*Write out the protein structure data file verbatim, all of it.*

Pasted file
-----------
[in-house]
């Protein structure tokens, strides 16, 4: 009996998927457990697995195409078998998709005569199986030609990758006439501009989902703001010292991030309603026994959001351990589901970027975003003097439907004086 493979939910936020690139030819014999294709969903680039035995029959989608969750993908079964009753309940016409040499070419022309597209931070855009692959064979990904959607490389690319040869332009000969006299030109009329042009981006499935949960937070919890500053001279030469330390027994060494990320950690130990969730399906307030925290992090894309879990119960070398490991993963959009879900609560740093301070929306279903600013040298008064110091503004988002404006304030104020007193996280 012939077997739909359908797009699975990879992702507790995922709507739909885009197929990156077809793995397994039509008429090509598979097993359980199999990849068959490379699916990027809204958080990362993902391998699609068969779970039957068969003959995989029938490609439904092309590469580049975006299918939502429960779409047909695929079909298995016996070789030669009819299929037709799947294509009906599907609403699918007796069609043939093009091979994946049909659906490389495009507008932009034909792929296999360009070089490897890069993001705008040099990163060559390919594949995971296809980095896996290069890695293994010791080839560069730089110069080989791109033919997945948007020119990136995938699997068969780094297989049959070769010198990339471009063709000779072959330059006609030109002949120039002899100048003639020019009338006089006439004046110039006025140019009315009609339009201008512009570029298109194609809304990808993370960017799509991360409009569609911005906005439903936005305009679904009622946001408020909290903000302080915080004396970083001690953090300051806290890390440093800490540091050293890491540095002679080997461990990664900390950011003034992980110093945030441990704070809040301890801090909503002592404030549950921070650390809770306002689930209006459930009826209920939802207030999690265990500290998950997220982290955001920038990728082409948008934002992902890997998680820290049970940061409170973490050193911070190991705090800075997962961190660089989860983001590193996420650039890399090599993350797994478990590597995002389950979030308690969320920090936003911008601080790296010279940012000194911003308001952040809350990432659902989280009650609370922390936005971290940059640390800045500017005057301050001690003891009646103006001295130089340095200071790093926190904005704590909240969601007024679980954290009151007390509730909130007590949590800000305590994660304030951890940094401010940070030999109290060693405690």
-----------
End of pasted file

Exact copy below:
[in-house]
């Protein structure tokens, strides 16, 4: 009996998927457990697995195409078998998709005569199986030609990758006439501009989902703001010292991030309603026994959001351990589901970027975003003097439907004086 493979939910936020690139030819014999294709969903680039035995029959989608969750993908079964009753309940016409040499070419022309597209931070855009692959064979990904959607490389690319040869332009000969006299030109009329042009981006499935949960937070919890500053001279030469330390027994060494990320950690130990969730399906307030925290992090894309879990119960070398490991993963959009879900609560740093301070929306279903600013040298008064110091503004988002404006304030104020007193996280 012939077997739909359908797009699975990879992702507790995922709507739909885009197929990156077809793995397994039509008429090509598979097993359980199999990849068959490379699916990027809204958080990362993902391998699609068969779970039957068969003959995989029938490609439904092309590469580049975006299918939502429960779409047909695929079909298995016996070789030669009819299929037709799947294509009906599907609403699918007796069609043939093009091979994946049909659906490389495009507008932009034909792929296999360009070089490897890069993001705008040099990163060559390919594949995971296809980095896996290069890695293994010791080839560069730089110069080989791109033919997945948007020119990136995938699997068969780094297989049959070769010198990339471009063709000779072959330059006609030109002949120039002899100048003639020019009338006089006439004046110039006025140019009315009609339009201008512009570029298109194609809304990808993370960017799509991360409009569609911005906005439903936005305009679904009622946001408020909290903000302080915080004396970083001690953090300051806290890390440093800490540091050293890491540095002679080997461990990664900390950011003034992980110093945030441990704070809040301890801090909503002592404030549950921070650390809770306002689930209006459930009826209920939802207030999690265990500290998950997220982290955001920038990728082409948008934002992902890997998680820290049970940061409170973490050193911070190991705090800075997962961190660089989860983001590193996420650039890399090599993350797994478990590597995002389950979030308690969320920090936003911008601080790296010279940012000194911003308001952040809350990432659902989280009650609370922390936005971290940059640390800045500017005057301050001690003891009646103006001295130089340095200071790093926190904005704590909240969601007024679980954290009151007390509730909130007590949590800000305590994660304030951890940094401010940070030999109290060693405690």